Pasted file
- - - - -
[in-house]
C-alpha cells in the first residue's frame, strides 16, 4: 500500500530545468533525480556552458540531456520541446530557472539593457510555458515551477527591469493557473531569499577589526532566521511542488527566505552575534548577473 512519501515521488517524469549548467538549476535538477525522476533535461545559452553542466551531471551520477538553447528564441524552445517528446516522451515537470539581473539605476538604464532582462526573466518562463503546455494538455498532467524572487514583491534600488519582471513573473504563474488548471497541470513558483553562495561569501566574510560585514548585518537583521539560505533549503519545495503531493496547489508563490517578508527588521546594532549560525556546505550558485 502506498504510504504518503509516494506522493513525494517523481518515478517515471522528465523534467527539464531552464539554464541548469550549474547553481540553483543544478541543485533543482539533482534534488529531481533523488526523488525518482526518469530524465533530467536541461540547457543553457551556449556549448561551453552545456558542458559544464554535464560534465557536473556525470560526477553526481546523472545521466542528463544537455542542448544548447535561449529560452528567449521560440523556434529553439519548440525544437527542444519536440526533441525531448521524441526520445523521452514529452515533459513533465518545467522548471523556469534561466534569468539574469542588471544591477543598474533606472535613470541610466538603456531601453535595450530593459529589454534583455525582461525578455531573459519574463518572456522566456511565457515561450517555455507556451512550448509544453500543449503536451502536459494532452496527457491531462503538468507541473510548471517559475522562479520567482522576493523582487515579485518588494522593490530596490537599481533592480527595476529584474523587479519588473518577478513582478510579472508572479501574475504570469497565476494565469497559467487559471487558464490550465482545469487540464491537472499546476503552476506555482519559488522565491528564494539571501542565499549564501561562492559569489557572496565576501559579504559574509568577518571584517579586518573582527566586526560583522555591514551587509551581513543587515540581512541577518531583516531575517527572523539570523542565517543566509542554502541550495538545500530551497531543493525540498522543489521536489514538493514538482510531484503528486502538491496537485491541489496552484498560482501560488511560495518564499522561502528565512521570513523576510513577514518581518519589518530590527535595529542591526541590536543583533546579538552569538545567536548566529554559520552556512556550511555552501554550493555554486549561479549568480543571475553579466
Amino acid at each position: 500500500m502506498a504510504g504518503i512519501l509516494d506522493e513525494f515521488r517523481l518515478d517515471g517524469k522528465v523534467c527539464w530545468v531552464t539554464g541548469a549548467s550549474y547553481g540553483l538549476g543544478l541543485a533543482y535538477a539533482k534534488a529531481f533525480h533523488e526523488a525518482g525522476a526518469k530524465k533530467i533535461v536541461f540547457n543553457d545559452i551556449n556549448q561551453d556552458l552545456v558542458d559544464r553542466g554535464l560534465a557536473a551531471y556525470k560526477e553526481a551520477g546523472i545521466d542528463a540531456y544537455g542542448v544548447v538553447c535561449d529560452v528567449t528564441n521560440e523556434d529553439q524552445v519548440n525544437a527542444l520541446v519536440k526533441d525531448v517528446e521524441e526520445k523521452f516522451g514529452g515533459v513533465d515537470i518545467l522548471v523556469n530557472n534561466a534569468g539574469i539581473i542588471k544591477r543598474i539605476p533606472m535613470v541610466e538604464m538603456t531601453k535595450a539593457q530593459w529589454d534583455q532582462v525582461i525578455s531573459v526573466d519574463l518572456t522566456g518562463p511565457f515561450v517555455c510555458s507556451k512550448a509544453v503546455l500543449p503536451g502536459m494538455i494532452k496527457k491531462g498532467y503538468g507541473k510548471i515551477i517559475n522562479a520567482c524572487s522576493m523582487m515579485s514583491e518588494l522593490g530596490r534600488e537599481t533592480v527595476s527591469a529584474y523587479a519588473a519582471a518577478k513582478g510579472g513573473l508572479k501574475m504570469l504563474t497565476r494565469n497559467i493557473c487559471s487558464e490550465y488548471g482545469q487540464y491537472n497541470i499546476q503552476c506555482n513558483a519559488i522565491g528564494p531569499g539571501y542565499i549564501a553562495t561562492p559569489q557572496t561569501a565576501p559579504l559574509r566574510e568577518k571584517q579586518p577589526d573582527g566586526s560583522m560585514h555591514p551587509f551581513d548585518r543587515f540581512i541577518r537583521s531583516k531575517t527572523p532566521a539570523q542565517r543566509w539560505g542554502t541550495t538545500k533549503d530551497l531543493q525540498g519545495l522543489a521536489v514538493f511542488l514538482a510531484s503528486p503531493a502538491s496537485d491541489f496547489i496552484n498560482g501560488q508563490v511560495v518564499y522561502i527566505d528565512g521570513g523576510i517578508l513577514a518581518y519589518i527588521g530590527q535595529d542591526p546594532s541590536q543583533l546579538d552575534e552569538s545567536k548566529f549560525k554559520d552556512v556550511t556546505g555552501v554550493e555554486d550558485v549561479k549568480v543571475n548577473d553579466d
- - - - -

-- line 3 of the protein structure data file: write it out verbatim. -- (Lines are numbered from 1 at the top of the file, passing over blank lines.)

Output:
Amino acid at each position: 500500500m502506498a504510504g504518503i512519501l509516494d506522493e513525494f515521488r517523481l518515478d517515471g517524469k522528465v523534467c527539464w530545468v531552464t539554464g541548469a549548467s550549474y547553481g540553483l538549476g543544478l541543485a533543482y535538477a539533482k534534488a529531481f533525480h533523488e526523488a525518482g525522476a526518469k530524465k533530467i533535461v536541461f540547457n543553457d545559452i551556449n556549448q561551453d556552458l552545456v558542458d559544464r553542466g554535464l560534465a557536473a551531471y556525470k560526477e553526481a551520477g546523472i545521466d542528463a540531456y544537455g542542448v544548447v538553447c535561449d529560452v528567449t528564441n521560440e523556434d529553439q524552445v519548440n525544437a527542444l520541446v519536440k526533441d525531448v517528446e521524441e526520445k523521452f516522451g514529452g515533459v513533465d515537470i518545467l522548471v523556469n530557472n534561466a534569468g539574469i539581473i542588471k544591477r543598474i539605476p533606472m535613470v541610466e538604464m538603456t531601453k535595450a539593457q530593459w529589454d534583455q532582462v525582461i525578455s531573459v526573466d519574463l518572456t522566456g518562463p511565457f515561450v517555455c510555458s507556451k512550448a509544453v503546455l500543449p503536451g502536459m494538455i494532452k496527457k491531462g498532467y503538468g507541473k510548471i515551477i517559475n522562479a520567482c524572487s522576493m523582487m515579485s514583491e518588494l522593490g530596490r534600488e537599481t533592480v527595476s527591469a529584474y523587479a519588473a519582471a518577478k513582478g510579472g513573473l508572479k501574475m504570469l504563474t497565476r494565469n497559467i493557473c487559471s487558464e490550465y488548471g482545469q487540464y491537472n497541470i499546476q503552476c506555482n513558483a519559488i522565491g528564494p531569499g539571501y542565499i549564501a553562495t561562492p559569489q557572496t561569501a565576501p559579504l559574509r566574510e568577518k571584517q579586518p577589526d573582527g566586526s560583522m560585514h555591514p551587509f551581513d548585518r543587515f540581512i541577518r537583521s531583516k531575517t527572523p532566521a539570523q542565517r543566509w539560505g542554502t541550495t538545500k533549503d530551497l531543493q525540498g519545495l522543489a521536489v514538493f511542488l514538482a510531484s503528486p503531493a502538491s496537485d491541489f496547489i496552484n498560482g501560488q508563490v511560495v518564499y522561502i527566505d528565512g521570513g523576510i517578508l513577514a518581518y519589518i527588521g530590527q535595529d542591526p546594532s541590536q543583533l546579538d552575534e552569538s545567536k548566529f549560525k554559520d552556512v556550511t556546505g555552501v554550493e555554486d550558485v549561479k549568480v543571475n548577473d553579466d